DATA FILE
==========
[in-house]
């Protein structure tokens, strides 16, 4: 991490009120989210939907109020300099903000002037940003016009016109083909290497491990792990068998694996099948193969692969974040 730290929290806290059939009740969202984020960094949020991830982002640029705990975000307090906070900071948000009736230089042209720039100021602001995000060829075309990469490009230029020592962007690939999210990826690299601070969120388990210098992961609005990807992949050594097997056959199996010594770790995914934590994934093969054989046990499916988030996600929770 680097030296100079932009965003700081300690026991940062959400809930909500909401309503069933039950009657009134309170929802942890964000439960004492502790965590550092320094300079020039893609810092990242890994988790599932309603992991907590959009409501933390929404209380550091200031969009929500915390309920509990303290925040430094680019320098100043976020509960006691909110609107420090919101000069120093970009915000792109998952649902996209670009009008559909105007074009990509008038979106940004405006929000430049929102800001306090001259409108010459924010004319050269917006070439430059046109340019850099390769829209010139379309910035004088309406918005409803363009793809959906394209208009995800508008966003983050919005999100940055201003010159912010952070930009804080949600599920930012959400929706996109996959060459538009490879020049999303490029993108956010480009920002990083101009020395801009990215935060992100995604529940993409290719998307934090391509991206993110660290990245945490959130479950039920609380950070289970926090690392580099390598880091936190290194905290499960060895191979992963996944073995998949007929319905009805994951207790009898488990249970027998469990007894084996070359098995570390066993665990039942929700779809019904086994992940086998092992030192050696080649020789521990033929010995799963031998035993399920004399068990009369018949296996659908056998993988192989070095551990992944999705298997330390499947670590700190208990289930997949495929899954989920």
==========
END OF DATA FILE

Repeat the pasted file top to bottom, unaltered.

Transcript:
[in-house]
């Protein structure tokens, strides 16, 4: 991490009120989210939907109020300099903000002037940003016009016109083909290497491990792990068998694996099948193969692969974040 730290929290806290059939009740969202984020960094949020991830982002640029705990975000307090906070900071948000009736230089042209720039100021602001995000060829075309990469490009230029020592962007690939999210990826690299601070969120388990210098992961609005990807992949050594097997056959199996010594770790995914934590994934093969054989046990499916988030996600929770 680097030296100079932009965003700081300690026991940062959400809930909500909401309503069933039950009657009134309170929802942890964000439960004492502790965590550092320094300079020039893609810092990242890994988790599932309603992991907590959009409501933390929404209380550091200031969009929500915390309920509990303290925040430094680019320098100043976020509960006691909110609107420090919101000069120093970009915000792109998952649902996209670009009008559909105007074009990509008038979106940004405006929000430049929102800001306090001259409108010459924010004319050269917006070439430059046109340019850099390769829209010139379309910035004088309406918005409803363009793809959906394209208009995800508008966003983050919005999100940055201003010159912010952070930009804080949600599920930012959400929706996109996959060459538009490879020049999303490029993108956010480009920002990083101009020395801009990215935060992100995604529940993409290719998307934090391509991206993110660290990245945490959130479950039920609380950070289970926090690392580099390598880091936190290194905290499960060895191979992963996944073995998949007929319905009805994951207790009898488990249970027998469990007894084996070359098995570390066993665990039942929700779809019904086994992940086998092992030192050696080649020789521990033929010995799963031998035993399920004399068990009369018949296996659908056998993988192989070095551990992944999705298997330390499947670590700190208990289930997949495929899954989920």